dim(v) + dim(orthogonal complement of v) = n

Video transcript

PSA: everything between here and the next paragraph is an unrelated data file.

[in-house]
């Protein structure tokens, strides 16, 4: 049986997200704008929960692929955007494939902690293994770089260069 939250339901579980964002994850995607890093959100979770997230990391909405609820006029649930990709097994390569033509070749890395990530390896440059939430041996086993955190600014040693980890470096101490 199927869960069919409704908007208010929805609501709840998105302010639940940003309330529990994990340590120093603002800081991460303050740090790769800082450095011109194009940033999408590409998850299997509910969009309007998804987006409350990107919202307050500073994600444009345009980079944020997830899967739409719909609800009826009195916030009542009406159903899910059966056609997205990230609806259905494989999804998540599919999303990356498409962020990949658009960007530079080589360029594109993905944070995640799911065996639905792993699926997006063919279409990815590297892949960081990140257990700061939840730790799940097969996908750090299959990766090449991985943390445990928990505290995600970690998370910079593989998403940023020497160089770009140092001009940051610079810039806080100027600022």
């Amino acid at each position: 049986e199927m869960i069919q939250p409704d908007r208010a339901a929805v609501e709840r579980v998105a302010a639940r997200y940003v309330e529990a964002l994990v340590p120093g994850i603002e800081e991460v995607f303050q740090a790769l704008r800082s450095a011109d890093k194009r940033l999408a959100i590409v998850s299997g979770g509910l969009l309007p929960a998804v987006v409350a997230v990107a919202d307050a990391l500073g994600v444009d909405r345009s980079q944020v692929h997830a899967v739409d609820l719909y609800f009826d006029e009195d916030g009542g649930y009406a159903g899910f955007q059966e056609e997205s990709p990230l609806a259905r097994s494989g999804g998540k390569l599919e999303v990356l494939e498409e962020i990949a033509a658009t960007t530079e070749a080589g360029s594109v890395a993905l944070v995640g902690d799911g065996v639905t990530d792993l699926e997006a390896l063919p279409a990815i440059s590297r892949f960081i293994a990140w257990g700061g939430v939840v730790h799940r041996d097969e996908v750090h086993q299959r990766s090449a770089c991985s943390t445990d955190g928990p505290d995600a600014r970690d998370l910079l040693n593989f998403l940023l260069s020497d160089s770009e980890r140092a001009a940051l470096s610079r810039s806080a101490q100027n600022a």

Let's say I've got some subspace of Rn called V. So V is a subspace of Rn. And let's say that I know its basis. Let's say the set. So I have a bunch of-- let me make that bracket a little nicer-- so let's say the set of the vectors v1, v2, all the way to vk, let's say that this is equal to-- this is the basis for V. And just as a reminder, that means that V's vectors both span V and they're linearly independent. You can kind of see there's a minimum set of vectors in Rn that span V. So, if I were to ask you what the dimension of V is, that's just the number of vectors you have in your basis for the subspace. So we have 1, 2 and we count to k vectors. So it is equal to k. Now let's think about, if we can somehow figure out what the dimension of the orthogonal complement of V can be. And to do that, let's construct a matrix. Let's construct a matrix whose column vectors are these basis vectors. So let's construct a matrix A, and let's say it looks like this. First column is v1. This first basis vector right there. v2 is the second one, and then you go all the way to vk. Just to make sure we remember the dimensions, we have k of these vectors, so we're going to have k columns. And then how many rows are we going to have? Well, as a member of Rn, so these are all going to have n entries in each of these vectors, there's going to be an n-- we're going to have n rows and k columns. It's an n by k matrix. Now, what's another way of expressing the subspace V? Well, the basis for V is-- or V is spanned by these basis vectors, which is the columns of these. So if I talk about the span-- so let me write out this-- V is equal to the span of these guys, v1, v2, all the way to vk. And that's just the same thing as the column space of A. Right? These are the column vectors, and the span of them, that's equal to the column space of A. Now, I said a little while ago, we want to somehow relate to the orthogonal complement of V. Well, what's the orthogonal complement of the column space of A? The orthogonal complement of the column space of A, I showed you-- I think it was two or three videos ago-- that the column space of A's orthogonal complement is equal to-- you could either view it as the null space of A transpose, or another way you call it is the left null space of A. This is equivalent to the orthogonal complement of the column space of A, which is also going to be equal to, which is also since this piece right here is the same thing as V, you take it's orthogonal complement, that's the same thing as V's orthogonal complement. So if we want to figure out there orthogonal complement of-- if we want to figure out the dimension-- if we want to figure out the dimensional of the orthogonal complement of V, we just need to figure out the dimension of the left null space of A, or the null space of A's transpose. Let me write that down. So the dimension-- get you tongue-tied sometimes-- the dimension of the orthogonal complement of V is going to be equal do the dimension of A transpose. Or another way to think of it is-- sorry, not just the dimension of A transpose, the dimension of the null space of A transpose. And if you have a good memory, I don't use the word a lot, this thing is the nullity-- this is the nullity of A transpose. The dimension of your null space is nullity, the dimension of your column space is your rank. Now let's see what we can do here. So let's just take A transpose, so you can just imagine A transpose for a second. I can just even draw it out. It's going to be a k by n matrix that looks like this. These columns are going to turn into rows. This is going to be v1 transpose, v2 transpose, all the way down to vk transpose vectors. These are all now row vectors. So we know one thing. We know one relationship between the rank and nullity of any matrix. We know that they're equal to the number of columns we have. We know that the rank of A transpose plus the nullity of A transpose is equal to the number of columns of A transpose. We have n columns. Each of these have n entries. It is equal to n. We saw this a while ago. And if you want just a bit of a reminder of where that comes from, when you take a-- if I wrote A transpose as a bunch of column vectors, which I can, or maybe let me take some other vector B, because I want to just remind you where this, why this made sense. If I take some vector B here, and it has got a bunch of column vectors, b1, b2, all the way to bn, and I put it into reduced row echelon form, you're going to have some pivot columns and some non-pivot columns. So let's say this is a pivot column. You know, I got a 1 and a bunch of 0's, let's say that this is one of them, and then let's say I got one other one that's out, and it would be a 0 there, it's a 1 down there, and everything else is a non-pivot column. I showed you in the last video that your basis for your column space is the number of pivot columns you have. So these guys are pivot columns. The corresponding column vectors form a basis for your column space. I showed you that in the last video. And so, if you want to know the dimension of your column space, you just have to count these things. You just count these things. This was equal to the number of, well, for this B's case, the rank of B is just equal to the number of pivot columns I have. Now the nullity is the dimension of your null space. We've done multiple problems where we found the null space of matrices. And every time, the dimension, it's a bit obvious, and I actually showed you this proof, it's related to the number of free columns you have, or non-pivot columns. So, if you have no pivot columns, then you are -- if all of your columns are pivot columns, and none of them have free variables or are associated with free variables, then you're null space is going to be trivial. It's just going to have the 0 vector. But the more free variables you have, the more dimensionality your null space has. So the free columns correspond to the null space, and they form actually a basis for your null space. And because of that, the basis for your null space vectors, plus the basis for your column space, is equal to the total number of columns you have. I showed that to you in the past, but it's always good to remind ourselves where things come from. But this was just a bit of a side. I did this with a separate vector B. Just to remind ourselves where this thing right here came from. Now, in the last video, I showed you that the rank of A transpose is the same thing is the rank of A. This is equal to, this part right here, is the same thing as the rank of A. I showed you that in the last video. When you transpose a matrix, it doesn't change its rank, or it doesn't change the dimension of its column space. So we can rewrite this statement, right here, as the rank of A plus the nullity of A transpose is equal to n, and the rank of A is the same thing as the dimension of the column space of A. And then the nullity of A transpose is the same thing as the dimension of the null space of A transpose-- that's just the definition of nullity-- they're going to be equal to n. Now what's the dimension-- what's the column space of A? The column space of A, that's what's spanned by these vectors right here, which were the basis for V. So this is the same thing as the dimension of V. The column space of A is the same thing as the dimension of my subspace V that I started this video with. And what is the null space of A transpose? The null space of A transpose, we saw already, that's the orthogonal complement of V. So I could write this as plus the dimension of the orthogonal complement of V is equal to n. And that's the result we wanted. If V is a subspace of Rn, that n is the same thing as that n, then the dimension of V plus the dimension of the orthogonal complement of V is going to be equal to n.